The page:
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The introduction here is good, giving a strong overview of Orwell's aims with this passage. I'm not sure it's necessary to say what happens in the passage, other than to secure your knowledge of the novel. The strong argument set up in the introduction is not explored whatsoever in the points. As mentioned above, analysis stops at looking at what quotes mean, and so there is no discussion of how techniques are used to make the extract horrifying. I would've liked to see some engagement with the word horrifying, looking at what it means and how different readers may perceive horror differently. This would've shown to the examiner that you understand there are numerous interpretations, which is always one of the assessment objectives. Unfortunately, the essay perceives that a good conclusion is simply repeating the argument. I would advise you don't simply repeat your introduction, but add a justified judgement and some insightful comment to leave your essay on a high note. Spelling, punctuation and grammar are fine. I did like the style of this essay, but I feel it needs to explore meanings further to get to the top band.

The analysis here is sound, and despite showing potential I feel a lot of improvements could be made. What limits this essay is the way it feature spots, analysing single quotes and uses of techniques, rather than building a bigger discussion of how Orwell makes the passage horrifying. For example "The adjective 'malleable' suggests that the people are little more than pieces of metal which can be shaped as the Party wants" is great, but it doesn't really relate to the question. This could be made possibly be a sentence following it, looking at how the Party has control over society making the reader fear what they may do to Winston. It is not good enough at GCSE to simply discuss meanings of quotes, as this will gain you little credit. If you relate your explanation back to the question, then suddenly your points will become relevant. If I were answering this question, I would be discussing how the techniques come together effectively to make the extract horrifying. What I dislike about this essay is the way they assert Orwell emphasises the danger of totalitarianism, yes doesn't explore it whatsoever. For example "O’Brien also says that everyone 'outside' the Party has no humanity" would be a great quote to analyse and explore how the Party is controlling everything. Then, looking at how this makes the passage horrifying you could argue that this is a warning from Orwell. But, without such explicit explanation, the comments in the introduction are simply unfounded and won't gain credit. There must be a sustained focus, and this is best done through linking back to the question throughout.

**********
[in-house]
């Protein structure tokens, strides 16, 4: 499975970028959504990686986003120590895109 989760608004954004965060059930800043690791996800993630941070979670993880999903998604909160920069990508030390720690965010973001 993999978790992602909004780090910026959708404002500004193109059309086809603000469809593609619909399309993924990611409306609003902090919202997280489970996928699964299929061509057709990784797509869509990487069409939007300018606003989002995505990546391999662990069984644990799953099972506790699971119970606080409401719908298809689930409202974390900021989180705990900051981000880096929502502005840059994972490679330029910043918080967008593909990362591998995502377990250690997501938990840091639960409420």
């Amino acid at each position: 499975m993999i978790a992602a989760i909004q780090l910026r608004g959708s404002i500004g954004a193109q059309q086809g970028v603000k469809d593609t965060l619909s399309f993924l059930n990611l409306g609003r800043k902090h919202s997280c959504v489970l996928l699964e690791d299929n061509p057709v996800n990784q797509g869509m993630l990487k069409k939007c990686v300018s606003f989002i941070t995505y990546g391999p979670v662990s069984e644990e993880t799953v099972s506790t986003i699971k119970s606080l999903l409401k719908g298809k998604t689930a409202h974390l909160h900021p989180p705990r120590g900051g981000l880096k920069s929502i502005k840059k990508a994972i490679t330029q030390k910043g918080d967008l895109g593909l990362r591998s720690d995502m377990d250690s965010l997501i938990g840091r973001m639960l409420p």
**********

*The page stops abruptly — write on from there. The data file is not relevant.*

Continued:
This essay responds well with the task, exploring what Orwell is trying to achieve with this passage. Then, there is some analysis of the techniques used to make this extract horrifying. The difference between retelling the story, and analysing techniques is great, but this essay manages it well which was great to see at GCSE. Paragraphs focus on Orwell's techniques rather than looking at what happens in the passage. Some literary terms are bolded here, but these seem limited to adjective and portrayal. As an examiner, I would hoping to see more sophisticated terms used, and especially asking how Orwell portrays the story using language, form and structure. Structure is so often ignored, but would be an interesting point to analyse by looking at the preceding and proceeding chapters and discussing its significance as to where it places in the novel.